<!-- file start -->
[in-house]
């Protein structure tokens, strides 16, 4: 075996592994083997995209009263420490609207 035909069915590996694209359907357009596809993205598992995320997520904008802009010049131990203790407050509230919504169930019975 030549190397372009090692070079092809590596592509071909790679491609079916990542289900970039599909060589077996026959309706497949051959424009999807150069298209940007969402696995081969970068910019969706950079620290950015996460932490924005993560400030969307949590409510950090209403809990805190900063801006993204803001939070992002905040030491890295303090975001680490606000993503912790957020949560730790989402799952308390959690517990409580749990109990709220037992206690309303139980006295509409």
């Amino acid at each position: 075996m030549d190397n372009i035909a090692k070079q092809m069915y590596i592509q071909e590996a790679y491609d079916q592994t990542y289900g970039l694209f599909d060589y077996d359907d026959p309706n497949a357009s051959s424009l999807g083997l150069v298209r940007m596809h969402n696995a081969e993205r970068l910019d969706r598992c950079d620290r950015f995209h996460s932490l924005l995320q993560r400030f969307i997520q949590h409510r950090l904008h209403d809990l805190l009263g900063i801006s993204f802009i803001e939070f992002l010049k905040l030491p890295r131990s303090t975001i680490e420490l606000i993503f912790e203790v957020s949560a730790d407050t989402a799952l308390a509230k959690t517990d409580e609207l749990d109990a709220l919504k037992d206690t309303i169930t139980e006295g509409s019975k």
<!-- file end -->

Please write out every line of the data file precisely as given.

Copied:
[in-house]
């Protein structure tokens, strides 16, 4: 075996592994083997995209009263420490609207 035909069915590996694209359907357009596809993205598992995320997520904008802009010049131990203790407050509230919504169930019975 030549190397372009090692070079092809590596592509071909790679491609079916990542289900970039599909060589077996026959309706497949051959424009999807150069298209940007969402696995081969970068910019969706950079620290950015996460932490924005993560400030969307949590409510950090209403809990805190900063801006993204803001939070992002905040030491890295303090975001680490606000993503912790957020949560730790989402799952308390959690517990409580749990109990709220037992206690309303139980006295509409």
């Amino acid at each position: 075996m030549d190397n372009i035909a090692k070079q092809m069915y590596i592509q071909e590996a790679y491609d079916q592994t990542y289900g970039l694209f599909d060589y077996d359907d026959p309706n497949a357009s051959s424009l999807g083997l150069v298209r940007m596809h969402n696995a081969e993205r970068l910019d969706r598992c950079d620290r950015f995209h996460s932490l924005l995320q993560r400030f969307i997520q949590h409510r950090l904008h209403d809990l805190l009263g900063i801006s993204f802009i803001e939070f992002l010049k905040l030491p890295r131990s303090t975001i680490e420490l606000i993503f912790e203790v957020s949560a730790d407050t989402a799952l308390a509230k959690t517990d409580e609207l749990d109990a709220l919504k037992d206690t309303i169930t139980e006295g509409s019975k």